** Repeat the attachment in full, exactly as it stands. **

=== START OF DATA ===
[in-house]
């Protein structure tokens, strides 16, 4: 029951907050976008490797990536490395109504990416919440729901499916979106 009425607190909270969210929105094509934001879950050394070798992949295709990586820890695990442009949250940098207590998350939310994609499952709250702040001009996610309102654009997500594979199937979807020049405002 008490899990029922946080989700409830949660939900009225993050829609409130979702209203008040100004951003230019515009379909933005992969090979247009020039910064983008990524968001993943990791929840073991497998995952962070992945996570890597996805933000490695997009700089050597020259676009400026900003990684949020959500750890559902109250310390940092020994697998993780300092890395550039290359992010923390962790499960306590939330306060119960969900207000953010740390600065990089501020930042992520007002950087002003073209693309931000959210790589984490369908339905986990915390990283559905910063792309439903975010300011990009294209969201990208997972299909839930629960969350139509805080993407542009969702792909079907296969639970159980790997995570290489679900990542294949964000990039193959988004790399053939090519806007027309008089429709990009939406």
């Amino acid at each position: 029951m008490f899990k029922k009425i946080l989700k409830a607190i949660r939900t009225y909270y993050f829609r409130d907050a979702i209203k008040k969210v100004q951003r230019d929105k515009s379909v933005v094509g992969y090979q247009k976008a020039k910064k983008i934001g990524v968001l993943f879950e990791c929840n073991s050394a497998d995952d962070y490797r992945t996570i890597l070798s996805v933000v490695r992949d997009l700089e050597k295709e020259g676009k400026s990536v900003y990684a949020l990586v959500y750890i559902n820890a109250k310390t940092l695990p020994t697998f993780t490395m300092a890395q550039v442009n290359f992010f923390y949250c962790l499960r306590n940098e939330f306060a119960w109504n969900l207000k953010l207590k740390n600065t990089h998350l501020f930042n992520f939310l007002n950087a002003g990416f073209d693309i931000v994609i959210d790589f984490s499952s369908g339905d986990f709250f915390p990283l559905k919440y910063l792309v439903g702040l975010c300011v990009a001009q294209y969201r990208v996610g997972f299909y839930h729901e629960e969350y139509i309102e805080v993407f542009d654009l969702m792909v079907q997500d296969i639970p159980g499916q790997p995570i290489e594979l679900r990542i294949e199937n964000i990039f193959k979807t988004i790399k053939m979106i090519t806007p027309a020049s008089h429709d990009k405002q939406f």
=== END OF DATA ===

[in-house]
């Protein structure tokens, strides 16, 4: 029951907050976008490797990536490395109504990416919440729901499916979106 009425607190909270969210929105094509934001879950050394070798992949295709990586820890695990442009949250940098207590998350939310994609499952709250702040001009996610309102654009997500594979199937979807020049405002 008490899990029922946080989700409830949660939900009225993050829609409130979702209203008040100004951003230019515009379909933005992969090979247009020039910064983008990524968001993943990791929840073991497998995952962070992945996570890597996805933000490695997009700089050597020259676009400026900003990684949020959500750890559902109250310390940092020994697998993780300092890395550039290359992010923390962790499960306590939330306060119960969900207000953010740390600065990089501020930042992520007002950087002003073209693309931000959210790589984490369908339905986990915390990283559905910063792309439903975010300011990009294209969201990208997972299909839930629960969350139509805080993407542009969702792909079907296969639970159980790997995570290489679900990542294949964000990039193959988004790399053939090519806007027309008089429709990009939406």
């Amino acid at each position: 029951m008490f899990k029922k009425i946080l989700k409830a607190i949660r939900t009225y909270y993050f829609r409130d907050a979702i209203k008040k969210v100004q951003r230019d929105k515009s379909v933005v094509g992969y090979q247009k976008a020039k910064k983008i934001g990524v968001l993943f879950e990791c929840n073991s050394a497998d995952d962070y490797r992945t996570i890597l070798s996805v933000v490695r992949d997009l700089e050597k295709e020259g676009k400026s990536v900003y990684a949020l990586v959500y750890i559902n820890a109250k310390t940092l695990p020994t697998f993780t490395m300092a890395q550039v442009n290359f992010f923390y949250c962790l499960r306590n940098e939330f306060a119960w109504n969900l207000k953010l207590k740390n600065t990089h998350l501020f930042n992520f939310l007002n950087a002003g990416f073209d693309i931000v994609i959210d790589f984490s499952s369908g339905d986990f709250f915390p990283l559905k919440y910063l792309v439903g702040l975010c300011v990009a001009q294209y969201r990208v996610g997972f299909y839930h729901e629960e969350y139509i309102e805080v993407f542009d654009l969702m792909v079907q997500d296969i639970p159980g499916q790997p995570i290489e594979l679900r990542i294949e199937n964000i990039f193959k979807t988004i790399k053939m979106i090519t806007p027309a020049s008089h429709d990009k405002q939406f």